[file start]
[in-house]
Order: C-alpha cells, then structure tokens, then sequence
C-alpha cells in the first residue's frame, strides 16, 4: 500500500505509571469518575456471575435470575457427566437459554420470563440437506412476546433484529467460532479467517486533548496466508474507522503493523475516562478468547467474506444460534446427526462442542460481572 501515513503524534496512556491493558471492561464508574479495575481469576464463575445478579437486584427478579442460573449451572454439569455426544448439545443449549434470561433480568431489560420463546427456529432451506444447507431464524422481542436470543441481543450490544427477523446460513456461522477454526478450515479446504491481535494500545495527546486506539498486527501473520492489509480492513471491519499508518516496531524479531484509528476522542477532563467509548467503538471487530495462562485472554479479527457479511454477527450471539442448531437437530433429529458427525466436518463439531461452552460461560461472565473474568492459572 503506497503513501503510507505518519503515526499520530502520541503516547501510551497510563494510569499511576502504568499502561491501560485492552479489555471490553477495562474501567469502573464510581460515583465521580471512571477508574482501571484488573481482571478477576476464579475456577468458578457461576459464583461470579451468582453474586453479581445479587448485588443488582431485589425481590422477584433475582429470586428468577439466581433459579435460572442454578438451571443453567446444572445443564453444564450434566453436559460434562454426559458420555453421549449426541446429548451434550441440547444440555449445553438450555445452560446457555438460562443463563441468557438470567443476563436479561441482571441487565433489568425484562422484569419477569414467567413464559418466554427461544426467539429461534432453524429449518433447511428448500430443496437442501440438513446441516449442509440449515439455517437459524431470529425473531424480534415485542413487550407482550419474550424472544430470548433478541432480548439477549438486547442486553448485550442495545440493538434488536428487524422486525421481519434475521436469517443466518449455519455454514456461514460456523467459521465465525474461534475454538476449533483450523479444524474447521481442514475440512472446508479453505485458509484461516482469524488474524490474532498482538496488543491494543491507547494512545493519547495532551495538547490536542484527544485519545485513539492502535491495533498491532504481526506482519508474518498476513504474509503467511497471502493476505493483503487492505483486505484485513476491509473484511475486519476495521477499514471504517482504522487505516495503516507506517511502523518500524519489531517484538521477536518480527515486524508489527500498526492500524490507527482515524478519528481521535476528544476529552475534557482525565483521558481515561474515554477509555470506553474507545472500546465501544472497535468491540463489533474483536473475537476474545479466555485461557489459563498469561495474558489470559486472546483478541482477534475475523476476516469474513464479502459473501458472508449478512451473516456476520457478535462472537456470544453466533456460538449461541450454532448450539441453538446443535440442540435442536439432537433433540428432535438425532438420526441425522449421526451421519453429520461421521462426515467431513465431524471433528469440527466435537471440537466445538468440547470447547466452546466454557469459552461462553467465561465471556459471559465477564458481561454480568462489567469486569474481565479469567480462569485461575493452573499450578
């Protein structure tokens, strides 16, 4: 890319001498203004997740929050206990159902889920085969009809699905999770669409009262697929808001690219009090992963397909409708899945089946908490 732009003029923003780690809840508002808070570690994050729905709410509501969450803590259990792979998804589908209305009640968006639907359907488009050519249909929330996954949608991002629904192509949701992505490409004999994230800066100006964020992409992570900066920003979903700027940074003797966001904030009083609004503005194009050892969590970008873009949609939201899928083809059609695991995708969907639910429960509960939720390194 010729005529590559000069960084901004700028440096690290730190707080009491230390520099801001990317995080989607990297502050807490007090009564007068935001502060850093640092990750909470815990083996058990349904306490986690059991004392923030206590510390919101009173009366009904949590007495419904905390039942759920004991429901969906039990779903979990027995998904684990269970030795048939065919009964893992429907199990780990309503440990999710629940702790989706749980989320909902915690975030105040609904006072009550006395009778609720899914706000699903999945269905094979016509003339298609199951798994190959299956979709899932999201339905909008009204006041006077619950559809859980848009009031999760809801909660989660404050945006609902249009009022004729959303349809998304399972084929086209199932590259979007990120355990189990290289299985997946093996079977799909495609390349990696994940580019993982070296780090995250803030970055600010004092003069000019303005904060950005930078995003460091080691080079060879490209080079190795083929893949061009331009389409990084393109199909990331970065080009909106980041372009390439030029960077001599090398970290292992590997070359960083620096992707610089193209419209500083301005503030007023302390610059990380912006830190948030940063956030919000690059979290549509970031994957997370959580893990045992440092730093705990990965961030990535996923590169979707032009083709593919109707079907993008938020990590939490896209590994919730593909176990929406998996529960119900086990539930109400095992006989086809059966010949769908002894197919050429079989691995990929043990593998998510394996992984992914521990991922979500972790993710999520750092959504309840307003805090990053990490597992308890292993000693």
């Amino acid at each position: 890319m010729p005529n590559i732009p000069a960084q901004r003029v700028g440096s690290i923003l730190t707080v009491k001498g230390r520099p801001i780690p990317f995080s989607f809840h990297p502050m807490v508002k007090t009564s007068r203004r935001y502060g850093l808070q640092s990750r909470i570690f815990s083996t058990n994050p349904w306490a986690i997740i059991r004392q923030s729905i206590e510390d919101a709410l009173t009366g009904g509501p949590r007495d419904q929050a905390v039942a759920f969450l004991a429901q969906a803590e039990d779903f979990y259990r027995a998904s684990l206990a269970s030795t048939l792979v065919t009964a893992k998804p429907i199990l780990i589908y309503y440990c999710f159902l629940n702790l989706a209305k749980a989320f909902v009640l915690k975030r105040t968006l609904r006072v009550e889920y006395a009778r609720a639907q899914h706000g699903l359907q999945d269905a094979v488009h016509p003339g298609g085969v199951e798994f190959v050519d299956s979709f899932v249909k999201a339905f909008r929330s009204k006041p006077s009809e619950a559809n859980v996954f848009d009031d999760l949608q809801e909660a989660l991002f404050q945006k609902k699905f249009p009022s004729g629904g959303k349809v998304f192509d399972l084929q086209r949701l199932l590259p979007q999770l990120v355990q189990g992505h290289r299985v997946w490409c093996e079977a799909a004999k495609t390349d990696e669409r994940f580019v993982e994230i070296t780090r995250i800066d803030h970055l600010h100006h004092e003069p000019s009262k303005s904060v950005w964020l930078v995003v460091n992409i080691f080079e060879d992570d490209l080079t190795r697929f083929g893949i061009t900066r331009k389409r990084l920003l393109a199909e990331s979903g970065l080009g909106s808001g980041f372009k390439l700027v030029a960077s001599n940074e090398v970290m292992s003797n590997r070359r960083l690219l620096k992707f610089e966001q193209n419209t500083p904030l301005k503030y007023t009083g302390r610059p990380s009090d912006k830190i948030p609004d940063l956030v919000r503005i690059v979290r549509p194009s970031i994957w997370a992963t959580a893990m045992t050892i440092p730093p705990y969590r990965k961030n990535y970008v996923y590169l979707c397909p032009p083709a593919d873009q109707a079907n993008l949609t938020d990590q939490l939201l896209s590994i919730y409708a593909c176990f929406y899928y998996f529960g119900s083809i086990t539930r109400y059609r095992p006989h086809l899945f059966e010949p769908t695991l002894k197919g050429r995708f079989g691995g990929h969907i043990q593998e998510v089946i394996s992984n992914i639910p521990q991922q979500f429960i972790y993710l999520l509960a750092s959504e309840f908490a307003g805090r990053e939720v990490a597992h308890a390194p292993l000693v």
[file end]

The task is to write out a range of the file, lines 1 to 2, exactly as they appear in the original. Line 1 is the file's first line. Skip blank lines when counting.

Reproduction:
[in-house]
Order: C-alpha cells, then structure tokens, then sequence